• Development and evaluation of a quality control system based on transdermal electrical resistance for skin barrier function in vitro.

      Knoth, Katharina; Zäh, Ralf-Kilian; Veldung, Barbara; Burgio, Dominic; Wiegand, Birgit; Smola, Hans; Bock, Udo; Lehr, Claus-Michael; Hittinger, Marius; Groß, Henrik; et al. (Wiley & Sons, 2021-01-06)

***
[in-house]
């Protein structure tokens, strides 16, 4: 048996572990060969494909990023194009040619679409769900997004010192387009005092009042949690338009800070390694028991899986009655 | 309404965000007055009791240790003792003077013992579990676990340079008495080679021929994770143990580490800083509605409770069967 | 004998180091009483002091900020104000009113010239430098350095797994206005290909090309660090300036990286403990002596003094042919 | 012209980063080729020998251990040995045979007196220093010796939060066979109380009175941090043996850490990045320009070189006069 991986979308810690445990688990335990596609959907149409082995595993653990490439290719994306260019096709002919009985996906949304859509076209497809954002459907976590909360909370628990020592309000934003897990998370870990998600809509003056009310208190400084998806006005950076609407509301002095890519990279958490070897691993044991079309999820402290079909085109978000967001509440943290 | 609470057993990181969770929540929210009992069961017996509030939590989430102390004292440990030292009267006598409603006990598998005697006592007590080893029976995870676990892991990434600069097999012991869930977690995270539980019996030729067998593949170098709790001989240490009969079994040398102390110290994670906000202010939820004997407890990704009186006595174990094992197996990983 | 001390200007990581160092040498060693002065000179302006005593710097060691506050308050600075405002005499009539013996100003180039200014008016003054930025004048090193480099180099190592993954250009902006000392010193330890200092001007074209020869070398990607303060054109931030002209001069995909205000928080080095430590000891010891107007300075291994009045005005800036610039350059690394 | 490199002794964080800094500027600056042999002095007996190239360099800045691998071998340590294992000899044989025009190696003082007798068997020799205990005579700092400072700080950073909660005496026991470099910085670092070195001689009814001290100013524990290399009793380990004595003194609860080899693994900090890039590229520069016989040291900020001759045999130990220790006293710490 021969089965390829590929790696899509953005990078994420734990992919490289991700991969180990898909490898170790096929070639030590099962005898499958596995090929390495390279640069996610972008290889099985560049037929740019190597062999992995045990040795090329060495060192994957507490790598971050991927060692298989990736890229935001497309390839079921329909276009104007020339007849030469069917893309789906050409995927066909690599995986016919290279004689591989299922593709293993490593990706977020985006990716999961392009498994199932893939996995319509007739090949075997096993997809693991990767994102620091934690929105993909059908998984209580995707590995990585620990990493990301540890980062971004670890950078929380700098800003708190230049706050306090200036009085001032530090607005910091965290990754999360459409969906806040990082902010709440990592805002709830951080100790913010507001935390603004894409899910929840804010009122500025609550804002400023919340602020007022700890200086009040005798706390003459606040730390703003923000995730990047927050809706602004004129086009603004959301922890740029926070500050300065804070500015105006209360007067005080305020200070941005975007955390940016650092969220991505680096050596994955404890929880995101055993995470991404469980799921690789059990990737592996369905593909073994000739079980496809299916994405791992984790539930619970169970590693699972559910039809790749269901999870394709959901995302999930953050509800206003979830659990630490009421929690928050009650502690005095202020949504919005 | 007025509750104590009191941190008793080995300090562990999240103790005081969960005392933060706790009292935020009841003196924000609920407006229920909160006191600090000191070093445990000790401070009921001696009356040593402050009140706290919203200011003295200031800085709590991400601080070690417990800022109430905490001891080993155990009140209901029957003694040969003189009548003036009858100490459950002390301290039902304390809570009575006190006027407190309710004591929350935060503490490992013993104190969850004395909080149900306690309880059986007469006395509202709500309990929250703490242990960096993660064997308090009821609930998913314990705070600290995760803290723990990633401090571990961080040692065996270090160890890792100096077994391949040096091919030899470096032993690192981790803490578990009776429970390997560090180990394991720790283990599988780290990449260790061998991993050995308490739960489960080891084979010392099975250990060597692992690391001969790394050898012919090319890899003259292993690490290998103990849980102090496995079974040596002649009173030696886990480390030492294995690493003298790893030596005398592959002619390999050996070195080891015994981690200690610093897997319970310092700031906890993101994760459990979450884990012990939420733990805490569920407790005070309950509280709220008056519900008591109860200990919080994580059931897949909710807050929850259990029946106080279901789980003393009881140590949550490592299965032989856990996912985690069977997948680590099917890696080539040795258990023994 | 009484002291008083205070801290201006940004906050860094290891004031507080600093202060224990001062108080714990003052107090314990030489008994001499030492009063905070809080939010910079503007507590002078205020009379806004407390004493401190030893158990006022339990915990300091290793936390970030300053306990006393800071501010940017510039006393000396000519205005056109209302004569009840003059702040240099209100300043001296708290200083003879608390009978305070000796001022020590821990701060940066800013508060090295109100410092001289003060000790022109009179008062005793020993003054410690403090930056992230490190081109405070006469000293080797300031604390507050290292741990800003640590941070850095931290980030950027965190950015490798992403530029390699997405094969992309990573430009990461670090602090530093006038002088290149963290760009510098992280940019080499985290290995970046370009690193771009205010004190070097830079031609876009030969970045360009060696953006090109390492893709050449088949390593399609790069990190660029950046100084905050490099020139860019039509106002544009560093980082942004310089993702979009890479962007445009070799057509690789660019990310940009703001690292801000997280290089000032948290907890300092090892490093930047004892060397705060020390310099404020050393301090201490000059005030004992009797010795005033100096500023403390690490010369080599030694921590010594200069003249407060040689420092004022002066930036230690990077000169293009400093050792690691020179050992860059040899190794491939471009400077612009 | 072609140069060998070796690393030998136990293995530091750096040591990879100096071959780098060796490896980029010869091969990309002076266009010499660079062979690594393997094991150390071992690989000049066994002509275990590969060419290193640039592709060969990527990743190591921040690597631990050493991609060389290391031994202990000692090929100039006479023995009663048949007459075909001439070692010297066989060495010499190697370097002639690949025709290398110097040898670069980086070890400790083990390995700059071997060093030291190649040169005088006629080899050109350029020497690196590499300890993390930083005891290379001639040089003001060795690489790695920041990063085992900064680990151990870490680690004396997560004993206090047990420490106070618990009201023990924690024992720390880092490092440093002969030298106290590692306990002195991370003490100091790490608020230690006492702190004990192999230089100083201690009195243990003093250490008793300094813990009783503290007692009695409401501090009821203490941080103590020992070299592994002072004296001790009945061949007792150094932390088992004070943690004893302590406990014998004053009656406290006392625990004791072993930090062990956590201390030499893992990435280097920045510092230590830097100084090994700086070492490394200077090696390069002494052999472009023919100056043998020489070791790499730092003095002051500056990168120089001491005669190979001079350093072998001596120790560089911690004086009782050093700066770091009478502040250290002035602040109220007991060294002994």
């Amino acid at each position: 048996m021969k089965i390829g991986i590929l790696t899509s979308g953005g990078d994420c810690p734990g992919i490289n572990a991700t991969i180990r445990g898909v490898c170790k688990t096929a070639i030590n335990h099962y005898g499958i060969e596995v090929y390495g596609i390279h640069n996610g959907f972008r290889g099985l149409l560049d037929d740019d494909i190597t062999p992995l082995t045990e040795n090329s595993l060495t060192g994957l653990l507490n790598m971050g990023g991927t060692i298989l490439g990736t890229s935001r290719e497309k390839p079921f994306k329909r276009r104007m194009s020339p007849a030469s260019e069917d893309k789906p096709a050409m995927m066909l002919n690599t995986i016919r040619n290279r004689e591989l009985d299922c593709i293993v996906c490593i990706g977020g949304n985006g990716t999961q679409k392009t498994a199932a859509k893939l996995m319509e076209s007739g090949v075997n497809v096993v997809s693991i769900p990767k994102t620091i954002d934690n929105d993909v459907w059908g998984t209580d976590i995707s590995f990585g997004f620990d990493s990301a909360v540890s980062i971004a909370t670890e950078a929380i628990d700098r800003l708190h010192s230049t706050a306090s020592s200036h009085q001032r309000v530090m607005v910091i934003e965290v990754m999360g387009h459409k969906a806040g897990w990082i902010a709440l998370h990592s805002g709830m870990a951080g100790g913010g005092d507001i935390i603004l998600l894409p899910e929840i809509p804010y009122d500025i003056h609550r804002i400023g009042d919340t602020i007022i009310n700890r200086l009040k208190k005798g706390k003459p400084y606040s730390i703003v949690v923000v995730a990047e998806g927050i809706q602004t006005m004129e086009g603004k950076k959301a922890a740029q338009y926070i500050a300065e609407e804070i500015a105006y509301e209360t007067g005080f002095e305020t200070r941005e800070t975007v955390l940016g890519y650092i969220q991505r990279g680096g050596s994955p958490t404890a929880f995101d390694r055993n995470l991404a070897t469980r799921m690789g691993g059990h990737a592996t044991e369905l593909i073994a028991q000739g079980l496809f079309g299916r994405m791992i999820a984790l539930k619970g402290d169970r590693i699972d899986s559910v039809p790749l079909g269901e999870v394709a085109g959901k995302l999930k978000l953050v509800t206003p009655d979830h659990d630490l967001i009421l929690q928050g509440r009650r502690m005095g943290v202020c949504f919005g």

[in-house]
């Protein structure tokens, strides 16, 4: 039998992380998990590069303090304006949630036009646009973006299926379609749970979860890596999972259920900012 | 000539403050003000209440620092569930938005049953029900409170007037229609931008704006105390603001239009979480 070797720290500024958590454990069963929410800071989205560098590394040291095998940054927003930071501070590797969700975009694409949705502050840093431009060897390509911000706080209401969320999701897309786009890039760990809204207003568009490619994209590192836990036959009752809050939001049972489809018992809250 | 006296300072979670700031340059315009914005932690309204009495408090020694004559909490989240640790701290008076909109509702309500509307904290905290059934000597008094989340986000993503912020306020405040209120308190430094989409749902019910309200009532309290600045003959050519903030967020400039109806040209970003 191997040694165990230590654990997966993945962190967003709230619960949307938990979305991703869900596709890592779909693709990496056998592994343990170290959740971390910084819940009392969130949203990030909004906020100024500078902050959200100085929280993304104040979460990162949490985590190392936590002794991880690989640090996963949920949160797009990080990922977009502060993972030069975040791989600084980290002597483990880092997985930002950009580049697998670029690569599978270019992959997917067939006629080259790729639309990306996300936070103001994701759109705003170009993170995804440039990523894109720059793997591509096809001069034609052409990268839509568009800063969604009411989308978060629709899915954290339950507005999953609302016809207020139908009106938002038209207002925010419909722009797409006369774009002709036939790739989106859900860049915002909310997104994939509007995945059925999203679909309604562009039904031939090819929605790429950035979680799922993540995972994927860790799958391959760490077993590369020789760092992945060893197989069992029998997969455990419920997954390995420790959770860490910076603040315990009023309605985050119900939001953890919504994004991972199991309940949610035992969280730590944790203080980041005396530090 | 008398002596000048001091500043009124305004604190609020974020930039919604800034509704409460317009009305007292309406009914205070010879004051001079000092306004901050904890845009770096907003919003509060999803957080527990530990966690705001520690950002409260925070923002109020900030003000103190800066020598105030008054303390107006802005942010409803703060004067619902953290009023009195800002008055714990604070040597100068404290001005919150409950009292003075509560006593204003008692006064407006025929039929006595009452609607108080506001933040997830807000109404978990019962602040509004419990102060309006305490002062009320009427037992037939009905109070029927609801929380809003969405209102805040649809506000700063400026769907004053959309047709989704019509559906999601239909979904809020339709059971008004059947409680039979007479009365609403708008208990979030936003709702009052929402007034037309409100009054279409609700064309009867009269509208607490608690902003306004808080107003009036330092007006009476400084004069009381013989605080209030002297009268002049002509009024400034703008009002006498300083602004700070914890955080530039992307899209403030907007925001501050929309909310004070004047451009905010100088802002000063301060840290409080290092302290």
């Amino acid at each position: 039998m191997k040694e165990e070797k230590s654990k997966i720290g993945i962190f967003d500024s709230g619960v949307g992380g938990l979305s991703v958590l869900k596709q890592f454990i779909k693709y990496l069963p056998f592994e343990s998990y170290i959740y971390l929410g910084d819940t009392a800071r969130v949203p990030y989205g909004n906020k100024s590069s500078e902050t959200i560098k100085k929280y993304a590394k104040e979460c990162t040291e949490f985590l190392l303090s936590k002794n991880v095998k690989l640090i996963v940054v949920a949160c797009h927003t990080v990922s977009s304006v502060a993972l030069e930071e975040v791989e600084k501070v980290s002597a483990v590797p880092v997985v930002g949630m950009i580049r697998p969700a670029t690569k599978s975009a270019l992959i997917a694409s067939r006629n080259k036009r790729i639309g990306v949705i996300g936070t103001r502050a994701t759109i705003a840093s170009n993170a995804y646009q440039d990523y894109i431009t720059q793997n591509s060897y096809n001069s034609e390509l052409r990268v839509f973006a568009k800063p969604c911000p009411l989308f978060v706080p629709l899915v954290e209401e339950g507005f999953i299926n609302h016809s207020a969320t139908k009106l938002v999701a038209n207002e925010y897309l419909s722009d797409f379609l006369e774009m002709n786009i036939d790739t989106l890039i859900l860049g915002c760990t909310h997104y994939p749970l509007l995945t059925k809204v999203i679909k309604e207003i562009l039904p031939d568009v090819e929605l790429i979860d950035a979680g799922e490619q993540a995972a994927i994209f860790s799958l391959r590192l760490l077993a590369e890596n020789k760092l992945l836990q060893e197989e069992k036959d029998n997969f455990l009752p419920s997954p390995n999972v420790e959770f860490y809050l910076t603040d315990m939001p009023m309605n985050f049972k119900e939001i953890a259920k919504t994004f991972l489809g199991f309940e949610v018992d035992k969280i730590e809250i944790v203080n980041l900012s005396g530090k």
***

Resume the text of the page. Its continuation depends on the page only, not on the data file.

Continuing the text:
Background: In vitro skin permeation experiments are highly relevant for pharmaceutical, cosmetic, agricultural developments, and regulatory evaluation. A key requirement is the skin barrier integrity, that is accompanied by an intact stratum corneum (SC) which implements high skin quality. A variety of integrity tests are currently available, for example, measurement of transepidermal water loss, monitoring the permeation of tritiated water and the measurement of transdermal electrical resistance (TER). Materials and methods: We aimed for a non-destructive examination of barrier integrity as quality control system, based on TER. Therefore, the in-house developed instrument SkinTER measures electrical resistance on excised human skin samples in a non-invasive and easy-to-use pattern. In this proof of concept study, we compared three human in vitro skin models with focus on their TER and permeation properties. The skin integrity was impaired to mimic conditions of skin during age, lifestyle (eg, shaving) or diseases (eg, obesity, psoriasis, and atopic dermatitis). The OECD permeation marker caffeine was correlated to the corresponding TER value. Results: A correlation between both was obtained by having a Pearson coefficient of -0.830. Hereby, a minimum TER value for intact skin samples of ~1.77 kΩ*cm2 was suggested. Intact samples are significantly different (α = ≤0.05) to their impaired counterparts in flux and TER values. Conclusion: The new SkinTER instrument gives a quick and non-invasive feedback on skin quality before a permeation experiment.